- Each person or couple (whichever you prefer) should select one value.
- Please coordinate with each other to make sure that you all select different values.
- Each person should speak for a maximum of 30 seconds. This is not an opportunity for a full-blown speech about the child and your relationship with them. Rather, please consider the spiritual framework for passing the Torah and limit yourself to the actual value you want to pass along.
- For those who wish, it will be possible to pre-record your Torah value.
- Your officiating rabbi will be available to help you as you prepare your values.
Here are some recommended sources to help you. The first is our own values statement at Temple Beth Ami. The other three links will take you to very different but reliable sources to give you a breadth of perspective. Good hunting!
Family Meeting Worksheet
Download the family meeting worksheet.
- You will be charged a B’nei Mitzvah fee in 12 month’s prior to your child’s B’nei Mitzvah. This fee is set annually by the congregation and is inclusive of all tutoring, clergy meetings, and run-throughs. This fee must be paid in full prior to the first tutoring session.
- You must be current in all financial obligations at least six weeks prior to your B’nei Mitzvah date.
To assure that your family and friends feel welcome and to give each family the opportunity to help another family, each B’nei Mitzvah family is expected to serve as ushers at two or three B’nei Mitzvah services, at least one to be completed prior to your child’s becoming a B’nei Mitzvah. Ushers are expected to greet worshipers, seat latecomers, and maintain decorum during the service. Following the service, they collect books; pass out wine, white grape juice and challah.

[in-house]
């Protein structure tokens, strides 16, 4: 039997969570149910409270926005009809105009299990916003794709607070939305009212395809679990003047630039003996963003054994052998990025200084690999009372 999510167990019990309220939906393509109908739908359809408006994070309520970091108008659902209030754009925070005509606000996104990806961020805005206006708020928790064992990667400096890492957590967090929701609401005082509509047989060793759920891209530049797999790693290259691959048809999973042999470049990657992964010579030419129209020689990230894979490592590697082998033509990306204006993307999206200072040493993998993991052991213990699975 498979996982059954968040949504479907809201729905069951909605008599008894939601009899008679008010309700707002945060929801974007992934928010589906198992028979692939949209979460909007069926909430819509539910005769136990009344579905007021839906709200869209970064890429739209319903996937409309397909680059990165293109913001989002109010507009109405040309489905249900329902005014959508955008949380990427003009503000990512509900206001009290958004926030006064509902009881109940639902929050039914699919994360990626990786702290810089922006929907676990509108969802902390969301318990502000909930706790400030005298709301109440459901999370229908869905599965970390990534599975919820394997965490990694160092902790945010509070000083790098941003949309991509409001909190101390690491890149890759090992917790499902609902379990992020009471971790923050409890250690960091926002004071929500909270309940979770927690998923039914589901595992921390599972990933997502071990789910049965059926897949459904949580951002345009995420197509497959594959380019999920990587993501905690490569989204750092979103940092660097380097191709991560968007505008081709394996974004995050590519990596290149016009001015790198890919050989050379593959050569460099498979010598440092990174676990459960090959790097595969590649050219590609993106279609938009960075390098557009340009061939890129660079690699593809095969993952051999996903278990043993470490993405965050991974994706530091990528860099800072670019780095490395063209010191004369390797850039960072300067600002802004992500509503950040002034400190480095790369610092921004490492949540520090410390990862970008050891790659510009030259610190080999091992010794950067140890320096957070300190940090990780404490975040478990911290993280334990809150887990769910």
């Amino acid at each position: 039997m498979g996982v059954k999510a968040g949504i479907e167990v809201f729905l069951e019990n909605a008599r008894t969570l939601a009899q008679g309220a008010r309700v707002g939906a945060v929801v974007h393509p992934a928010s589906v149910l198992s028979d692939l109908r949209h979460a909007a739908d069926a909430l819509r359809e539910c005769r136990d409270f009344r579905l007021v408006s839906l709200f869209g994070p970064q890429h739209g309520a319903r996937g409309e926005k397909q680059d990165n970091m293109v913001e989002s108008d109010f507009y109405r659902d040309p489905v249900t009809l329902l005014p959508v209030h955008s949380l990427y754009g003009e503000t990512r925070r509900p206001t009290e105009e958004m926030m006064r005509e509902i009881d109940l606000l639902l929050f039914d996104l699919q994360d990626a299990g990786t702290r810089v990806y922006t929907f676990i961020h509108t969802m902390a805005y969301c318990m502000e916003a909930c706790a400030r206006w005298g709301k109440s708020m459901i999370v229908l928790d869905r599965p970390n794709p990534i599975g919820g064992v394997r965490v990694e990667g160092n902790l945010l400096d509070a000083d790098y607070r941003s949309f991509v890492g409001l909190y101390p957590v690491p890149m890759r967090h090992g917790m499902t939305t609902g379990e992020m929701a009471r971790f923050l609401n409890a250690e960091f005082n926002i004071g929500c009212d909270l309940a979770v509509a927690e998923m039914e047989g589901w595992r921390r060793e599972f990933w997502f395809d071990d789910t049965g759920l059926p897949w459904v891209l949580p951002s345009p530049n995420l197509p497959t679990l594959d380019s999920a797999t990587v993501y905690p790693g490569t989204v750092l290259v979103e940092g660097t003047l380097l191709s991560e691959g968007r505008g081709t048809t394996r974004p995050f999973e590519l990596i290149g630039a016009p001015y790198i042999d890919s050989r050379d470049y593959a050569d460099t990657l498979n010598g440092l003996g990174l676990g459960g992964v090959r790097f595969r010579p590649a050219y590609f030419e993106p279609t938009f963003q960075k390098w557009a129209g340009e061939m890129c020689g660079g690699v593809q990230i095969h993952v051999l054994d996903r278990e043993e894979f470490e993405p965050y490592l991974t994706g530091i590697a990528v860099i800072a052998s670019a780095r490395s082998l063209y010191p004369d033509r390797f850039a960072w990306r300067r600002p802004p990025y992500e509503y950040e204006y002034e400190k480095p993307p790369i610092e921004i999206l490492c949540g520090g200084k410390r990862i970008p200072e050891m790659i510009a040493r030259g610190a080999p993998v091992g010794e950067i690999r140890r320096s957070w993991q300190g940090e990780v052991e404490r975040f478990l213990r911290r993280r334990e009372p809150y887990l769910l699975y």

KIDDUSH AND REFRESHMENTS
A simple Kiddush consisting of wine (white grape juice for children) and challah for all those attending the service is provided by the congregation following both Shabbat morning and Shabbat afternoon services.
All private functions, including extended Kiddush luncheons or Shabbat dinners, must be scheduled in advance through the Operations Manager. For partnered services, if both families desire an extended Kiddush, it can be shared or held separately. All questions concerning scheduling of Temple facilities should be directed to the Operations Manager.
Temple Beth Ami is committed to the work of MAZON, a Jewish response to hunger worldwide. It is suggested that 3% of everything spent on food for your simcha be donated to MAZON.
There are several opportunities available for those becoming B’nei Mitzvah at Temple Beth Ami to share their day with others who were not able to experience this simcha. The B’nei Mitzvah twinning experience is a unique opportunity designed to carry on the tradition of uniting Jews with their peers around the world. There are currently several ways in which our students can fulfill this mitzvah.
- Yad Vashem B’nei Mitzvah Twinning Program
- The Jewish Foundation for the Righteous
- World Federation of Jewish Child Survivors of the Holocaust & Descendants
B’NEI MITZVAH NOTICES IN THE WASHINGTON JEWISH WEEK
The Washington Jewish Week publishes both a weekly listing of each synagogue’s B’nei Mitzvah schedule, submitted by the Temple office, and an individual write up on each child, submitted by the family. The format includes the child’s name; parents’ name and city of residence; date and location of B’nei Mitzvah; family members joining, including siblings and grandparents (include city of residence); and grade and school of child. If you are interested in submitting a B’nei mitzvah notice to the Washington Jewish Week, you may do so through this link.
Studies show that an Israel trip during the teen years is one of the most important experiences for building long-lasting Jewish identity and commitment (Jewish overnight camping is the other). The Temple is a partner with the Union for Reform Judaism to help our youth travel to Israel. NFTY (National Federation of Temple Youth) provides each B’nei Mitzvah student with a gift certificate redeemable towards a NFTY trip to Israel.